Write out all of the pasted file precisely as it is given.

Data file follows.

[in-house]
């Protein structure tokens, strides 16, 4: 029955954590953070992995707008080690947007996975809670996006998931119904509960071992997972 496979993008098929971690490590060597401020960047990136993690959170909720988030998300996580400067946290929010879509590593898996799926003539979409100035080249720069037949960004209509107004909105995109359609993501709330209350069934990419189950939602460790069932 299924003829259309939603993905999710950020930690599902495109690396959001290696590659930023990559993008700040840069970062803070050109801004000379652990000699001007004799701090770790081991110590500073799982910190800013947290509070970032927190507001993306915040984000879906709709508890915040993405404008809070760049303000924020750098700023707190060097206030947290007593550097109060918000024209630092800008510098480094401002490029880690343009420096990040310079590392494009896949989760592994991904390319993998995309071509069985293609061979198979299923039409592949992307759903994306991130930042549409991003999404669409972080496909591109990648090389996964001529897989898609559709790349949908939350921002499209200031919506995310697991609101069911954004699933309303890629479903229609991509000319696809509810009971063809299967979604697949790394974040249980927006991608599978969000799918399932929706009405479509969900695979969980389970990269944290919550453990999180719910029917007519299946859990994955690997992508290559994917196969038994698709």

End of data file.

[in-house]
């Protein structure tokens, strides 16, 4: 029955954590953070992995707008080690947007996975809670996006998931119904509960071992997972 496979993008098929971690490590060597401020960047990136993690959170909720988030998300996580400067946290929010879509590593898996799926003539979409100035080249720069037949960004209509107004909105995109359609993501709330209350069934990419189950939602460790069932 299924003829259309939603993905999710950020930690599902495109690396959001290696590659930023990559993008700040840069970062803070050109801004000379652990000699001007004799701090770790081991110590500073799982910190800013947290509070970032927190507001993306915040984000879906709709508890915040993405404008809070760049303000924020750098700023707190060097206030947290007593550097109060918000024209630092800008510098480094401002490029880690343009420096990040310079590392494009896949989760592994991904390319993998995309071509069985293609061979198979299923039409592949992307759903994306991130930042549409991003999404669409972080496909591109990648090389996964001529897989898609559709790349949908939350921002499209200031919506995310697991609101069911954004699933309303890629479903229609991509000319696809509810009971063809299967979604697949790394974040249980927006991608599978969000799918399932929706009405479509969900695979969980389970990269944290919550453990999180719910029917007519299946859990994955690997992508290559994917196969038994698709």